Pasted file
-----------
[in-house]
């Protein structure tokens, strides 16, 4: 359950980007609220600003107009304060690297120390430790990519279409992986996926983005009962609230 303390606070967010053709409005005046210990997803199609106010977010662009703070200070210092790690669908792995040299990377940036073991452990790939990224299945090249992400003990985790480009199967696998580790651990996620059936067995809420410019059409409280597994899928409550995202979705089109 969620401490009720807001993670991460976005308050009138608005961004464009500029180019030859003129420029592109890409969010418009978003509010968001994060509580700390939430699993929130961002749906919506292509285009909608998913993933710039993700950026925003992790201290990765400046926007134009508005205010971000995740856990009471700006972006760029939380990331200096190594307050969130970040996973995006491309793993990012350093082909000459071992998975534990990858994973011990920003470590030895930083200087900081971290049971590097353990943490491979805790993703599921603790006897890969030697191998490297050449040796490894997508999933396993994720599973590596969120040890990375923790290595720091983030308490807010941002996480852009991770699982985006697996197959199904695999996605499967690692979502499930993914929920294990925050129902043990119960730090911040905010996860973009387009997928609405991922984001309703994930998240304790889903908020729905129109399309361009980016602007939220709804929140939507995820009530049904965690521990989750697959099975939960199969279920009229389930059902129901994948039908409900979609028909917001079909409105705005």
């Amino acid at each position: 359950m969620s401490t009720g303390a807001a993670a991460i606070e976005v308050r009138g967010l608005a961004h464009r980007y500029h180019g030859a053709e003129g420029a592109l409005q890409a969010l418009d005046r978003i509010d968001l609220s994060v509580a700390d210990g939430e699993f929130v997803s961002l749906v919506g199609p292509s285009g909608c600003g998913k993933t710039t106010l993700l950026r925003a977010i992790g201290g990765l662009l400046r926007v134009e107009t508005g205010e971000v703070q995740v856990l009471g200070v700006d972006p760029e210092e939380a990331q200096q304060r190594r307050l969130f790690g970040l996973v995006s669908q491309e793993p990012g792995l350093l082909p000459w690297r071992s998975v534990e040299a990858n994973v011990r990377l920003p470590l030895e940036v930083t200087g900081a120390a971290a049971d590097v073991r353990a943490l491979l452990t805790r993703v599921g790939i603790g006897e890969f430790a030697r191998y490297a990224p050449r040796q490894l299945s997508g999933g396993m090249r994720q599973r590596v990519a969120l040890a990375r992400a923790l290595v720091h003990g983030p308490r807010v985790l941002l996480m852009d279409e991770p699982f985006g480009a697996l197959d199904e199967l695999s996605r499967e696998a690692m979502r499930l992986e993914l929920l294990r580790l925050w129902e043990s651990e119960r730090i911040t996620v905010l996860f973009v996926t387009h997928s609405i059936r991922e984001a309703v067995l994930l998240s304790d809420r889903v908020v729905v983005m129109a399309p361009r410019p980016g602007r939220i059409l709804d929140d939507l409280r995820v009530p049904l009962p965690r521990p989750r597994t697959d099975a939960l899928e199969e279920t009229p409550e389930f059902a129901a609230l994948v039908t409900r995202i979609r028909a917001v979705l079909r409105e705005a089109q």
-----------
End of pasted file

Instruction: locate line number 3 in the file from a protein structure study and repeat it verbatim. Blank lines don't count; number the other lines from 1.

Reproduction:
């Amino acid at each position: 359950m969620s401490t009720g303390a807001a993670a991460i606070e976005v308050r009138g967010l608005a961004h464009r980007y500029h180019g030859a053709e003129g420029a592109l409005q890409a969010l418009d005046r978003i509010d968001l609220s994060v509580a700390d210990g939430e699993f929130v997803s961002l749906v919506g199609p292509s285009g909608c600003g998913k993933t710039t106010l993700l950026r925003a977010i992790g201290g990765l662009l400046r926007v134009e107009t508005g205010e971000v703070q995740v856990l009471g200070v700006d972006p760029e210092e939380a990331q200096q304060r190594r307050l969130f790690g970040l996973v995006s669908q491309e793993p990012g792995l350093l082909p000459w690297r071992s998975v534990e040299a990858n994973v011990r990377l920003p470590l030895e940036v930083t200087g900081a120390a971290a049971d590097v073991r353990a943490l491979l452990t805790r993703v599921g790939i603790g006897e890969f430790a030697r191998y490297a990224p050449r040796q490894l299945s997508g999933g396993m090249r994720q599973r590596v990519a969120l040890a990375r992400a923790l290595v720091h003990g983030p308490r807010v985790l941002l996480m852009d279409e991770p699982f985006g480009a697996l197959d199904e199967l695999s996605r499967e696998a690692m979502r499930l992986e993914l929920l294990r580790l925050w129902e043990s651990e119960r730090i911040t996620v905010l996860f973009v996926t387009h997928s609405i059936r991922e984001a309703v067995l994930l998240s304790d809420r889903v908020v729905v983005m129109a399309p361009r410019p980016g602007r939220i059409l709804d929140d939507l409280r995820v009530p049904l009962p965690r521990p989750r597994t697959d099975a939960l899928e199969e279920t009229p409550e389930f059902a129901a609230l994948v039908t409900r995202i979609r028909a917001v979705l079909r409105e705005a089109q």